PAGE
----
The Independent Voice of Southern Methodist University Since 1915

The Daily Campus

The Daily Campus

The Independent Voice of Southern Methodist University Since 1915

The Daily Campus

The Independent Voice of Southern Methodist University Since 1915

The Daily Campus

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Letter to the Editor

Nathaniel French’s column that recently appeared in The Daily Campus, entitled “The best way to fight hate,” propagates the common misconception that hate crimes legislation is designed to punish hate-motivated crimes with the understanding that these crimes are simply worse than other crimes. As far as French rejects that notion, I agree. This, however, is not the purpose of hate crime legislation as it is typically understood and proposed in the bill currently under consideration by Congress.

Hate crimes are not simply crimes against a single person. Hate crimes are terrorist actions directed against an entire community of people. Burning a cross in someone’s yard is not just a property crime-it is a threat of violence directed at a class of people. The murder of Matthew Shepard was a tragedy for his friends and family, but it was also a message to individuals in the gay community: “Be who you are and we will kill you.”

Some would object that hate crimes legislation amounts to censoring speech. Opponents of this type of legislation claim that instead of targeting the crime committed, the perpetrator is being punished for some sort of misguided political message.

In this country, however, it has been a longstanding principle that speech whose purpose is to incite violence or create fear is not protected rhetoric under the Constitution.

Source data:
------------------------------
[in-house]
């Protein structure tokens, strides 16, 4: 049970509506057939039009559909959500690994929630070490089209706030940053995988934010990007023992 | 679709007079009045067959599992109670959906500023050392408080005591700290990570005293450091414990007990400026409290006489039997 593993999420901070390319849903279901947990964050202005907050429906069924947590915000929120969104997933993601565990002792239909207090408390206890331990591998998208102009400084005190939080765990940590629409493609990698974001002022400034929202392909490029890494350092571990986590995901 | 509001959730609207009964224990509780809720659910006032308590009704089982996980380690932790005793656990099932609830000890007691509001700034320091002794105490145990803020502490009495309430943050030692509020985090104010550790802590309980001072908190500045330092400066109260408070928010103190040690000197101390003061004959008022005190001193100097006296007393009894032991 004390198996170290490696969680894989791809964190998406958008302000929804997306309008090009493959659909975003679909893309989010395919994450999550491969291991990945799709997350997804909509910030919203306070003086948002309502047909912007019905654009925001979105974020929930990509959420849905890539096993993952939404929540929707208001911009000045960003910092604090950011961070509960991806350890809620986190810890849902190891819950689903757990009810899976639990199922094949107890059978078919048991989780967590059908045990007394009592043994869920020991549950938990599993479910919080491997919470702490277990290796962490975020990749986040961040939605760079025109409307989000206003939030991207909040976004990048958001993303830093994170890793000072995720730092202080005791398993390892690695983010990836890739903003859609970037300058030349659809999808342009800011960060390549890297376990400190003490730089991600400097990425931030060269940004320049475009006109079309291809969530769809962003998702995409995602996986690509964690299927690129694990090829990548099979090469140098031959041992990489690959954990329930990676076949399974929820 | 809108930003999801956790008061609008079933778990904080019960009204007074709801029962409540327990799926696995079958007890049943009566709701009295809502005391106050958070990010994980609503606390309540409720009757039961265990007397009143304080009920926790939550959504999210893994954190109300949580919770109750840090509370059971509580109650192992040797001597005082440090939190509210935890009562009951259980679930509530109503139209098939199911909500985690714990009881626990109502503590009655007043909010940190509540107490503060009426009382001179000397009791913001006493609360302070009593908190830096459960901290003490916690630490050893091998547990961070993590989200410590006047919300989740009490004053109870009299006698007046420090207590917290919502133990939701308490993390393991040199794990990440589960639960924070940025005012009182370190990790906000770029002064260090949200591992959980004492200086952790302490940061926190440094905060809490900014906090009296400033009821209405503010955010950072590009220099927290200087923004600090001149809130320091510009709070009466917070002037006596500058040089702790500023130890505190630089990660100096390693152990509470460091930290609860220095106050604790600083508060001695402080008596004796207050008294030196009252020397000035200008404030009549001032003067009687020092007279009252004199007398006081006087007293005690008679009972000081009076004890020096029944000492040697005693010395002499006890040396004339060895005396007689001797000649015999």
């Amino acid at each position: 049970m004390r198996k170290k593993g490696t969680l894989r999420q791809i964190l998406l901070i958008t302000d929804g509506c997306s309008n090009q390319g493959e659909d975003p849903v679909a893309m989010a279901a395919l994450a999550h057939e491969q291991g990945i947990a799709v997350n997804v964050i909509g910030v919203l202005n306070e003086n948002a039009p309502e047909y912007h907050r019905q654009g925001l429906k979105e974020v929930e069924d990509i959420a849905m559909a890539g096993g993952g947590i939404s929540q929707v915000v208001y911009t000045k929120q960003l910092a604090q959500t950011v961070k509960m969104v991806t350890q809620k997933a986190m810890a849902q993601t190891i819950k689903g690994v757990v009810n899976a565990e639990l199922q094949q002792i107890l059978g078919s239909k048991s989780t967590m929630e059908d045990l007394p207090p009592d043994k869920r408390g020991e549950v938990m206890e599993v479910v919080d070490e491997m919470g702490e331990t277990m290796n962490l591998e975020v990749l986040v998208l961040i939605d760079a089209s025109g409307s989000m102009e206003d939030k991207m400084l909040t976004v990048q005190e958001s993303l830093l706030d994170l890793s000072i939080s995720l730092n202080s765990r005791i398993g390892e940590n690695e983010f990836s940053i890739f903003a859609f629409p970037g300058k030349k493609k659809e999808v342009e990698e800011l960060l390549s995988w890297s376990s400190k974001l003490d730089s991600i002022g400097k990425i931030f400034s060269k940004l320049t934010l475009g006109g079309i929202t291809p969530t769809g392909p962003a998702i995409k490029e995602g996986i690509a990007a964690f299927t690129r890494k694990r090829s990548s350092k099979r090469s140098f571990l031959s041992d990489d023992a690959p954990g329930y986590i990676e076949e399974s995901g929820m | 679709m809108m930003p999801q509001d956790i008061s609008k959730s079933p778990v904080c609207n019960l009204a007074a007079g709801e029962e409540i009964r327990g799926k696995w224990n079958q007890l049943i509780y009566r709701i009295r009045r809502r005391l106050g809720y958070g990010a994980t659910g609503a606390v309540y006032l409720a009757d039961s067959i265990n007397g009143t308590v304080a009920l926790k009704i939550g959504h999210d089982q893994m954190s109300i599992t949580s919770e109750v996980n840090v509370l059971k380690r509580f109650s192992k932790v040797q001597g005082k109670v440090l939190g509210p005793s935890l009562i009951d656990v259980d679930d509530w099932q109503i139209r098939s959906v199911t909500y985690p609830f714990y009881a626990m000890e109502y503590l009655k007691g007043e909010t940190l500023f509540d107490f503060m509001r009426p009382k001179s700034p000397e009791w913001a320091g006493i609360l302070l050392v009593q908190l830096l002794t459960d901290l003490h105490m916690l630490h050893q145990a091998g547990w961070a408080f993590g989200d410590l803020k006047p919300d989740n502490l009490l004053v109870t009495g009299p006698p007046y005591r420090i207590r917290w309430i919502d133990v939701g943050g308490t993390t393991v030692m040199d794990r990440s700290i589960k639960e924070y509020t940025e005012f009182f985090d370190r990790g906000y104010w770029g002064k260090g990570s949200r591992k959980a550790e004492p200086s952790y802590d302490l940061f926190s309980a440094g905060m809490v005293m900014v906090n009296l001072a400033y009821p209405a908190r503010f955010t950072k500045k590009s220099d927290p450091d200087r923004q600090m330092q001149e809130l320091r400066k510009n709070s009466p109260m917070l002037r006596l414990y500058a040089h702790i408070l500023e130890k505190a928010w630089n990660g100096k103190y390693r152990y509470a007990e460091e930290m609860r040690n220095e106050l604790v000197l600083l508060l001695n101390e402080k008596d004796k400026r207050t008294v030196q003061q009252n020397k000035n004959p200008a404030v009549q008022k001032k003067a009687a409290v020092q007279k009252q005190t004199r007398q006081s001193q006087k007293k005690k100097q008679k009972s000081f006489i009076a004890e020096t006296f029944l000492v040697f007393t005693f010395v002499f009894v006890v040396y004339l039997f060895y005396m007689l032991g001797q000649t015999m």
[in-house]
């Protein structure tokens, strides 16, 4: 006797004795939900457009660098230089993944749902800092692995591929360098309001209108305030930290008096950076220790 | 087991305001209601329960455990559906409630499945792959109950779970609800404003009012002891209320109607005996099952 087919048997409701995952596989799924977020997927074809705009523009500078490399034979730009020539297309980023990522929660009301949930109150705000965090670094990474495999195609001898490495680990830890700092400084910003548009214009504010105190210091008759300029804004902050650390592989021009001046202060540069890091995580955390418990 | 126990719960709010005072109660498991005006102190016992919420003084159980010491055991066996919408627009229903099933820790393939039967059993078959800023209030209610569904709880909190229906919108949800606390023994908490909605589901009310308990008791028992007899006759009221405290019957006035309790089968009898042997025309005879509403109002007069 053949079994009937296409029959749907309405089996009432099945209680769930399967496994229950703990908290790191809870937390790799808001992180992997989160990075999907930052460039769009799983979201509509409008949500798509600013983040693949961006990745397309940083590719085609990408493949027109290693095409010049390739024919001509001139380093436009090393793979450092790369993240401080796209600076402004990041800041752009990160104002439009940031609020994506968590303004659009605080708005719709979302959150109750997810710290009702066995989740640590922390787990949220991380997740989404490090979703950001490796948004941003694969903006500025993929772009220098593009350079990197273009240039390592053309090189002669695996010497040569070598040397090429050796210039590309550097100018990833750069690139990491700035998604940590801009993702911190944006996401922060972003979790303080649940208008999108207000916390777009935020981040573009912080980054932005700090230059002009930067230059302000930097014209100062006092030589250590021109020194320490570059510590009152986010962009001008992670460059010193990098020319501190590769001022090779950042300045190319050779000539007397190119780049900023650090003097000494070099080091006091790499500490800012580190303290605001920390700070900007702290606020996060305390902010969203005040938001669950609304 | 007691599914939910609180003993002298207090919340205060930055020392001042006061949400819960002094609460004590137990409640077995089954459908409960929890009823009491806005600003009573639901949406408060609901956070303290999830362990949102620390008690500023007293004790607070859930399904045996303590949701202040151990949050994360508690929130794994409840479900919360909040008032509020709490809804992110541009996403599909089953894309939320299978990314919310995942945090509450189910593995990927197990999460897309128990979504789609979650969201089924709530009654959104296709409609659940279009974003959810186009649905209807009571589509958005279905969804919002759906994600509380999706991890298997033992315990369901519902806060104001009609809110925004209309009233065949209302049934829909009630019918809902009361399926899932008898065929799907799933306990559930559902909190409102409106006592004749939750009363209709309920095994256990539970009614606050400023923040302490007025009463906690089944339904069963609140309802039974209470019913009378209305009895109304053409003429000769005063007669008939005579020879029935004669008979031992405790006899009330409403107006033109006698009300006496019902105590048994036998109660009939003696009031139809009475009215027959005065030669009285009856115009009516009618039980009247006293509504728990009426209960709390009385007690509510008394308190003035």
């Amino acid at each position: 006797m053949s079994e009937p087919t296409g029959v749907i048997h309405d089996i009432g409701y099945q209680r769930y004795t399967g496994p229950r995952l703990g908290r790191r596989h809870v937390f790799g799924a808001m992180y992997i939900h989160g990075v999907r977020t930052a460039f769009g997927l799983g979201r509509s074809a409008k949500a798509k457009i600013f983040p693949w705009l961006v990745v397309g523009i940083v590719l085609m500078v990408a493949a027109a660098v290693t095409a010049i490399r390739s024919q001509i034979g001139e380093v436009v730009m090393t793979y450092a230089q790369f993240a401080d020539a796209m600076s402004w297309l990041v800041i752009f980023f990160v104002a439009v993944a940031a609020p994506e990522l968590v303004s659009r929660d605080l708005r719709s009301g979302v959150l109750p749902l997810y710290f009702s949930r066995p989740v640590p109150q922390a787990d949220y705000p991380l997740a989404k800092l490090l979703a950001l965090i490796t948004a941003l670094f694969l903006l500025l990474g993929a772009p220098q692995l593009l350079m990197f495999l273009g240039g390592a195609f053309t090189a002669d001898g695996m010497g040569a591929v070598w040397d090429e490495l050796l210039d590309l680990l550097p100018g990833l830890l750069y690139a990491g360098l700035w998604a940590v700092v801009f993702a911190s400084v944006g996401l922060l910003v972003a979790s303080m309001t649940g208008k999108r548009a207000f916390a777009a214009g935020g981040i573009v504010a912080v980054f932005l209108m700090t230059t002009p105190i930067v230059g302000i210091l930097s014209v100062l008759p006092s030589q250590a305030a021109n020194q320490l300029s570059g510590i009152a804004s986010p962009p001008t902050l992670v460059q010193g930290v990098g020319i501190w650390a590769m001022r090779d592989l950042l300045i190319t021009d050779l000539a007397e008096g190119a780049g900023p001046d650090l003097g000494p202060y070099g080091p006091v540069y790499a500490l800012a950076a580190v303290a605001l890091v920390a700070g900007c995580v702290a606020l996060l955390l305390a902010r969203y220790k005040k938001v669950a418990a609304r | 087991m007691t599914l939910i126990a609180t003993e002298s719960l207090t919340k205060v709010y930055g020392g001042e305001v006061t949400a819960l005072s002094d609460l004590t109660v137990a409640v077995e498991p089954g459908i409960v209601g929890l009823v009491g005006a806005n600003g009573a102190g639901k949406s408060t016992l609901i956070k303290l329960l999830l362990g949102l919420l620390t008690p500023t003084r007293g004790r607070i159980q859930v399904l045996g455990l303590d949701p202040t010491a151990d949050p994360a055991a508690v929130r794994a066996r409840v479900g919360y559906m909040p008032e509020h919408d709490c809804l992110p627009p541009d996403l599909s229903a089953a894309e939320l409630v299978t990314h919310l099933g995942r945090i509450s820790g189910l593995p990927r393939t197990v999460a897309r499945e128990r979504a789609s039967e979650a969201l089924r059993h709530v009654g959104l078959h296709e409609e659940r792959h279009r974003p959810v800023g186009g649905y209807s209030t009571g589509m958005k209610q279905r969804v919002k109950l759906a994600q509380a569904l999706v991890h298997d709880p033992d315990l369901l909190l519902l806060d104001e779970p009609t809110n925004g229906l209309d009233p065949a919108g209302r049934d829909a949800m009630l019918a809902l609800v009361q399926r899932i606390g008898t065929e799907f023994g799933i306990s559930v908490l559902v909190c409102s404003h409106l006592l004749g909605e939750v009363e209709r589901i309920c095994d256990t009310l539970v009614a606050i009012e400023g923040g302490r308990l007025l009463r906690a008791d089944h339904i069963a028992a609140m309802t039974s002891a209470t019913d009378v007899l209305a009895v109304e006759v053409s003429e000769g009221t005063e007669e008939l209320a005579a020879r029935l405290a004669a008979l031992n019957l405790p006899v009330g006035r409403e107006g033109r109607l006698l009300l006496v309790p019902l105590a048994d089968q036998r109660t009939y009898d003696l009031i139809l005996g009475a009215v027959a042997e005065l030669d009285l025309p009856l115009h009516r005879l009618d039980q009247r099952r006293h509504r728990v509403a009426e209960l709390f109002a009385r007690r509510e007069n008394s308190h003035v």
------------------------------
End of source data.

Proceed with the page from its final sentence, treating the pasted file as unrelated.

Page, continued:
More to the point, the person is not prevented from expressing their hate; they are simply barred from expressing that hate through terroristic violence. To the extent that hate crimes are committed to oppress entire classes of people, they are more than just crimes against individuals and criminals cannot hide behind the protections of the Bill of Rights.

In addressing other aspects of the opposition to the Matthew Shepard Act, as the bill currently under consideration is known, French rightly notes that attaching controversial legislation to defense authorizations is a practice of both Democrats and Republicans alike, and I will not argue for or against the validity of that practice here.

Mr. French also counsels Democrats to address the concerns of pastors that fear they may be prosecuted for disseminating anti-gay sermons. Without commenting on the irony that Christian pastors would seek to protect their right to disseminate hate, it has been debunked many times over that clergy would not be targeted for their speech.

The truth is, the Matthew Shepard Act only would apply to hateful, violent actions, not thoughts or words.

French is concerned about devaluing violent crime. If anything devalues violent crime, it is paying heed to fundamentalists who are more concerned about their ability to spew anti-gay rhetoric than in the suffering of the victims of hate crimes. Instead of “addressing these worries,” we should recognize this tactic for what it is: a cynical attempt by a small group of homophobic political and religious conservatives to derail legislation that, as numerous polls have shown, is overwhelmingly favored by the public.

I also agree that we should not devalue the experience of victims of violent crime not targeted based on ascriptive characteristics. In fact, I largely agree with the tone of French’s argument.

Reducing violent crime should be a priority regardless of against whom it is directed. We should make an effort to prevent crime before it starts so that families do not have to go through the mental anguish involved in losing a loved one.

Homophobia is a pervasive problem in society that needs to be challenged from the roots. Homosexuals should be afforded full legal equality. I commend French for supporting these goals.

To ignore the intent of violent hate crimes, however, empowers the perpetrators and inspires fear in those communities against which the crimes are targeted.

While punishing hate crimes against homosexuals will by no means solve the persistent discrimination against them in society, we must recognize hate crimes legislation as a valuable tool for achieving that goal and support the Matthew Shepard Act.

– P. J. Gardner

Senior political science major

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